Ecological stoichiometry and resource competition theory both predict that nutrient rates and ratios can alter infectious disease dynamics. Pathogens such as viruses hijack nutrient rich host metabolites to complete multiple steps of their epidemiological cycle. As the synthesis of these molecules requires nitrogen (N) and phosphorus (P), environmental supply rates, and ratios of N and P to hosts can directly limit disease dynamics. Environmental nutrient supplies also may alter virus epidemiology indirectly by changing host phenotype or the dynamics of coinfecting pathogens. We tested whether host nutrient supplies and coinfection control pathogen growth within hosts and transmission to new hosts, either directly or through modifications of plant tissue chemistry (i.e., content and stoichiometric ratios of nutrients), host phenotypic traits, or among-pathogen interactions. We examined two widespread plant viruses (BYDV-PAV and CYDV-RPV) in cultivated oats (Avena sativa) grown along a range of N and of P supply rates. N and P supply rates altered plant tissue chemistry and phenotypic traits; however, environmental nutrient supplies and plant tissue content and ratios of nutrients did not directly alter virus titer. Infection with CYDV-RPV altered plant traits and resulted in thicker plant leaves (i.e., higher leaf mass per area) and there was a positive correlation between CYDV-RPV titer and leaf mass per area. CYDV-RPV titer was reduced by the presence of a competitor, BYDV-PAV, and higher CYDV-RPV titer led to more severe chlorotic symptoms. In our experimental conditions, virus transmission was unaffected by nutrient supply rates, co-infection, plant stoichiometry, or plant traits, although nutrient supply rates have been shown to increase infection and coinfection rates. This work provides a robust test of the role of plant nutrient content and ratios in the dynamics of globally important pathogens and reveals a more complex relationship between within-host virus growth and alterations of plant traits. A deeper understanding of the differential effects of environmental nutrient supplies on virus epidemiology and ecology is particularly relevant given the rapid increase of nutrients flowing into Earth's ecosystems as a result of human activities.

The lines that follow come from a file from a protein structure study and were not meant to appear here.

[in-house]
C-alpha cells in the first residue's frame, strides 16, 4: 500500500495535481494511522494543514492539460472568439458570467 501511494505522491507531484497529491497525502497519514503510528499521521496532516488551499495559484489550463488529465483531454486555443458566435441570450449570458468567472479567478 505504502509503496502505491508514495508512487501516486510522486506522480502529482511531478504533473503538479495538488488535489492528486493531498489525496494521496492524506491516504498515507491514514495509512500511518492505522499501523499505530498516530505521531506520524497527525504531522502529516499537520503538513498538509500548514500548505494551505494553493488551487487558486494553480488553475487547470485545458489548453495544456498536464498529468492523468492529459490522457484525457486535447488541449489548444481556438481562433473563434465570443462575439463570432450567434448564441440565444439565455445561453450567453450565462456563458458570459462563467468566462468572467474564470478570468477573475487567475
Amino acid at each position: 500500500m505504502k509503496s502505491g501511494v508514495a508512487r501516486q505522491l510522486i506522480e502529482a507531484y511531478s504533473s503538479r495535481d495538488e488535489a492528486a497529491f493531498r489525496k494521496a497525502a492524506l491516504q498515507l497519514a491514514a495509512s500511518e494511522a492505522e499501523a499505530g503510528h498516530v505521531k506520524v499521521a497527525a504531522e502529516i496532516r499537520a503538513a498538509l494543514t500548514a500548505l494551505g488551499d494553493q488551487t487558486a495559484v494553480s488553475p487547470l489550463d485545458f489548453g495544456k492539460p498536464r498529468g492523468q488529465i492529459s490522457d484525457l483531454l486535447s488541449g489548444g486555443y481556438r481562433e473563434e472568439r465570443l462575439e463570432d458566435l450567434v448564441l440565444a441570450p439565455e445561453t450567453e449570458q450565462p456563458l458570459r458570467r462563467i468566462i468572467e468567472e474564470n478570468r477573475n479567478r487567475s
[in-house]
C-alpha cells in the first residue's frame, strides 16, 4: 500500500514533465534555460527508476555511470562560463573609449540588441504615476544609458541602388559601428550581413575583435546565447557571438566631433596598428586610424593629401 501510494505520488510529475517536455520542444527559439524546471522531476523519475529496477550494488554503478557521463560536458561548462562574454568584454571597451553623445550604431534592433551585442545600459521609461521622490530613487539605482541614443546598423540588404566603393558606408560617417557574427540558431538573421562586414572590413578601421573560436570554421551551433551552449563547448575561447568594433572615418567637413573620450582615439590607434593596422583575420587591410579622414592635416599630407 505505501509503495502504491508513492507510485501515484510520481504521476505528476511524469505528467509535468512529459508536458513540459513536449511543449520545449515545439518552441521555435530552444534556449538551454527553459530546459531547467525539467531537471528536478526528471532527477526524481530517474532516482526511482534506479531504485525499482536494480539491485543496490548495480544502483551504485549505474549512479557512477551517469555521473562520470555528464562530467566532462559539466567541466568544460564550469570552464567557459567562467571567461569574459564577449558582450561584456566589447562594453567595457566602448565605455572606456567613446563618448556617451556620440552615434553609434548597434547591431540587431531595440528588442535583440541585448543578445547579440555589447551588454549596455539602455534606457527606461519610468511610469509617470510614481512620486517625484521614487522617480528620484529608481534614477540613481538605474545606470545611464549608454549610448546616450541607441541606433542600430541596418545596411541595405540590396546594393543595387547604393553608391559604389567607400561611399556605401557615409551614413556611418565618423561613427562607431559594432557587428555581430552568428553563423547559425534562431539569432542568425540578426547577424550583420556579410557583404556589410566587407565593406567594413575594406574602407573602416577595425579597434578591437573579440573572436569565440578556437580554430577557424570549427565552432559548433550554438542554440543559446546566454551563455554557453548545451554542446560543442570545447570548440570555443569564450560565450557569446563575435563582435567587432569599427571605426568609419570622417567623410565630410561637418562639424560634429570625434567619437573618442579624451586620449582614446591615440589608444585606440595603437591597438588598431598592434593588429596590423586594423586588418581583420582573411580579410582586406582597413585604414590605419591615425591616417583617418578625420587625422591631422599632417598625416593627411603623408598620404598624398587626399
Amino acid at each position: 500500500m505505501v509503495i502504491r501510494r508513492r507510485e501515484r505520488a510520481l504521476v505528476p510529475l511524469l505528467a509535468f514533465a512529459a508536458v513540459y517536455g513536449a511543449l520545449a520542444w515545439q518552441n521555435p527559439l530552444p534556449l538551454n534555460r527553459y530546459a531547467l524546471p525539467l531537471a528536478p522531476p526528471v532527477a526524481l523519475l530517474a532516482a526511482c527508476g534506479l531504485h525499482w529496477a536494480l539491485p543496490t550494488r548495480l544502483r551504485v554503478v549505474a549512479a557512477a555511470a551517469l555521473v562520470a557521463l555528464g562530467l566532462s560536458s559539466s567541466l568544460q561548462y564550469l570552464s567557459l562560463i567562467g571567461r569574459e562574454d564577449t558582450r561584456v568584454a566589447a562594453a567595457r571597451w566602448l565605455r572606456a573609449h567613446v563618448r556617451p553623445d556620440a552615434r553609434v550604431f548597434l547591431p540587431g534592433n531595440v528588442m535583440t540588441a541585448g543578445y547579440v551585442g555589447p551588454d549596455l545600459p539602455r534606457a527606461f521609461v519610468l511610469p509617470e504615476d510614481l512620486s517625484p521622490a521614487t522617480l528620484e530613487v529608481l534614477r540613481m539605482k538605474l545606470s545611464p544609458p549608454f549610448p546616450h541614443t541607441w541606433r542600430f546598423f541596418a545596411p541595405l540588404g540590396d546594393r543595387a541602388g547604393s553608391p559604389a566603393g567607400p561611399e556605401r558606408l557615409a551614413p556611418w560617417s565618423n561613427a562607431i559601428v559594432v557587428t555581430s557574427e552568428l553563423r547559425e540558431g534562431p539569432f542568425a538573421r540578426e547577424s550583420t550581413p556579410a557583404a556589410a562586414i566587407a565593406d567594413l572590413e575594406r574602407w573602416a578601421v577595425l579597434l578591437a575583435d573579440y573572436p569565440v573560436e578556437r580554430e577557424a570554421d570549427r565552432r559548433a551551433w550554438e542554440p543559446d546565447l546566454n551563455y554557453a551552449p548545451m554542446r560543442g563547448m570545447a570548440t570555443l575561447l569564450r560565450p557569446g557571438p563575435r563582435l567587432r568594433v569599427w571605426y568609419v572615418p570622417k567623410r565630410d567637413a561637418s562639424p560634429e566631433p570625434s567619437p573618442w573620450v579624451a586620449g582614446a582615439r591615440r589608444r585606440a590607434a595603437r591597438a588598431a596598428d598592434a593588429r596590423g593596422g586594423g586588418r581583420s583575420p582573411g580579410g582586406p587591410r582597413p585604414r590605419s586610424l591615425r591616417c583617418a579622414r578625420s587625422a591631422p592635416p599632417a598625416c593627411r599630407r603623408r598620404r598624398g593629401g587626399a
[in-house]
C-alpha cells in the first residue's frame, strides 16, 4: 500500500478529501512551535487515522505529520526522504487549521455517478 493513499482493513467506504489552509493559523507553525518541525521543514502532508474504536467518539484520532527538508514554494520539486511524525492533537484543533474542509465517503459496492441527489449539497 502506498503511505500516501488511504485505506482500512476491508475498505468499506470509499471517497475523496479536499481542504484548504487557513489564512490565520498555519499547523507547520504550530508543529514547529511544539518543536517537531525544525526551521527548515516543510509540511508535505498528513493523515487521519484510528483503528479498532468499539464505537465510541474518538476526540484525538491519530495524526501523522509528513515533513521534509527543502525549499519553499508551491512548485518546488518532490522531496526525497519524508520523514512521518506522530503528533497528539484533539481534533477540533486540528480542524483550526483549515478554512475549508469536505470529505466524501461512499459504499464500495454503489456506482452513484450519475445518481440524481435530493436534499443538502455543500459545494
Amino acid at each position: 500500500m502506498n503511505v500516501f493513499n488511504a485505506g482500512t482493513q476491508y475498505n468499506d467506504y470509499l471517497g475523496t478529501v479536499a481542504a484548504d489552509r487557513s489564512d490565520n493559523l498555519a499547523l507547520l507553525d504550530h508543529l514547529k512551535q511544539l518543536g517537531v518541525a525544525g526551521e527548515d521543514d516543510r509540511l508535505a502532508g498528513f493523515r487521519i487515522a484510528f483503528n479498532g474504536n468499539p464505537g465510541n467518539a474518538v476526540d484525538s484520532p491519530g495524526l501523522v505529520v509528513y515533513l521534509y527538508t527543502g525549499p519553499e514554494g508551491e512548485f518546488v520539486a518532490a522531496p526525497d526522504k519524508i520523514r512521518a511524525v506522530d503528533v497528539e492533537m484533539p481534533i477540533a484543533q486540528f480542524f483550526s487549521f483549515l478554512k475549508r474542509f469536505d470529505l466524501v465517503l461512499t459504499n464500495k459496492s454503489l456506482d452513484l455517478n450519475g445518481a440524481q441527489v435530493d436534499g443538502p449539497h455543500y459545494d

Bibliographical noteFunding Information:
We received support from the NSF program in Ecology and Evolution of Infectious Disease (grant DEB-1015805 and EF-12-41895) to EB and ES. We thank Missy Rudeen, Kurra Renner, Abdulrahman Gamam, Amy Kendig, Aaron David, and Eric Lind as well as undergraduate and graduate students for help in the lab. We also thank Marty Dekkers (University of North Carolina) and Benham E. L. Lockhart (University of Minnesota) for sharing expertise and advice on methods for virus detection and transmission. We are grateful to Stewart Gray and Dawn M Smith (Cornell University), and to Dimitri Mollov (Plant Disease Clinic, University of Minnesota) for sharing and facilitating the reception of BYDV-PAV and CYDV-RPV virus isolates. We are also grateful to Georgiana May, Robert W. Sterner, and James B. Cotner for sharing the access to the qPCR, CHN analyser and Varian spectrophotometer piece of equipment. We thank Amy Kendig, Benoit Moury and reviewers for reading and providing useful comments on this manuscript.
© 2017 Lacroix, Seabloom and Borer.
- Nutrient supply
- Plant traits
- Virus accumulation